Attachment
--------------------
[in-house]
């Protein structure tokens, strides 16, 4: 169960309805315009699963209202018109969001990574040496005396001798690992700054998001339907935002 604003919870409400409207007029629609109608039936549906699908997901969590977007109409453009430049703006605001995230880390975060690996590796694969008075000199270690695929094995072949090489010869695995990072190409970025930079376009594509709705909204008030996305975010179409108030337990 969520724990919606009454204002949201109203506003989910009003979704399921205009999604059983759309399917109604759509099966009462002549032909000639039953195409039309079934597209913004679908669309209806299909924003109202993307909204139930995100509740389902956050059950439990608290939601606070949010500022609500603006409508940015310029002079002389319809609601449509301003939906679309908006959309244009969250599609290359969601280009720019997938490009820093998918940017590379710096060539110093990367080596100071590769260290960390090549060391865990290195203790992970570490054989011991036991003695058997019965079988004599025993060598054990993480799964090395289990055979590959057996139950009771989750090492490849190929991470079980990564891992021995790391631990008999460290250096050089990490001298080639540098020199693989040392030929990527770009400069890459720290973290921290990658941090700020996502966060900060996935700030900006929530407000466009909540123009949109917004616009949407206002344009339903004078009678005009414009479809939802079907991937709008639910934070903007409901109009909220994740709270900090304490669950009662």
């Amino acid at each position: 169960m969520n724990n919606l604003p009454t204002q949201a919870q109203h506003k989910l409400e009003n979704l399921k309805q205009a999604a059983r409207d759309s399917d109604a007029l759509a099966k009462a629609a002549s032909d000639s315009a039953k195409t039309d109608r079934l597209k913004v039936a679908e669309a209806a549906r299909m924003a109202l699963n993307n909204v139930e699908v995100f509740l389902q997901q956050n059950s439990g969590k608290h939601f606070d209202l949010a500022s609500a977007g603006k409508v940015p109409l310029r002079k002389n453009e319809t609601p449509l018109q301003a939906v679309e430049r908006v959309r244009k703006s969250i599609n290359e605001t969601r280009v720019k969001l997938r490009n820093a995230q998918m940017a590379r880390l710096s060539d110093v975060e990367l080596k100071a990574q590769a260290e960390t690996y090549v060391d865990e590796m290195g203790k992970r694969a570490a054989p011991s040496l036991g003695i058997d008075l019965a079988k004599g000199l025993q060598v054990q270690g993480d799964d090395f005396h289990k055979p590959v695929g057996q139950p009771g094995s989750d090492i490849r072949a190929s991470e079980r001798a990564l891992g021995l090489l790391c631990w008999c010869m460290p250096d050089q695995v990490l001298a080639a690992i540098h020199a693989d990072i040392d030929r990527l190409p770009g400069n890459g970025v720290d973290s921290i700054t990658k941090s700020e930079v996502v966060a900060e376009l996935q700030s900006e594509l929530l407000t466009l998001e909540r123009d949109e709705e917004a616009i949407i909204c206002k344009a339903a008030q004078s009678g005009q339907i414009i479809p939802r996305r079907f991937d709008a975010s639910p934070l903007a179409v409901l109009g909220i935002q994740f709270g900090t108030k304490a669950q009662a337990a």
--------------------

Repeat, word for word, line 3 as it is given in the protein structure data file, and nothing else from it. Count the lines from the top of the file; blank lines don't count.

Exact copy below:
């Amino acid at each position: 169960m969520n724990n919606l604003p009454t204002q949201a919870q109203h506003k989910l409400e009003n979704l399921k309805q205009a999604a059983r409207d759309s399917d109604a007029l759509a099966k009462a629609a002549s032909d000639s315009a039953k195409t039309d109608r079934l597209k913004v039936a679908e669309a209806a549906r299909m924003a109202l699963n993307n909204v139930e699908v995100f509740l389902q997901q956050n059950s439990g969590k608290h939601f606070d209202l949010a500022s609500a977007g603006k409508v940015p109409l310029r002079k002389n453009e319809t609601p449509l018109q301003a939906v679309e430049r908006v959309r244009k703006s969250i599609n290359e605001t969601r280009v720019k969001l997938r490009n820093a995230q998918m940017a590379r880390l710096s060539d110093v975060e990367l080596k100071a990574q590769a260290e960390t690996y090549v060391d865990e590796m290195g203790k992970r694969a570490a054989p011991s040496l036991g003695i058997d008075l019965a079988k004599g000199l025993q060598v054990q270690g993480d799964d090395f005396h289990k055979p590959v695929g057996q139950p009771g094995s989750d090492i490849r072949a190929s991470e079980r001798a990564l891992g021995l090489l790391c631990w008999c010869m460290p250096d050089q695995v990490l001298a080639a690992i540098h020199a693989d990072i040392d030929r990527l190409p770009g400069n890459g970025v720290d973290s921290i700054t990658k941090s700020e930079v996502v966060a900060e376009l996935q700030s900006e594509l929530l407000t466009l998001e909540r123009d949109e709705e917004a616009i949407i909204c206002k344009a339903a008030q004078s009678g005009q339907i414009i479809p939802r996305r079907f991937d709008a975010s639910p934070l903007a179409v409901l109009g909220i935002q994740f709270g900090t108030k304490a669950q009662a337990a």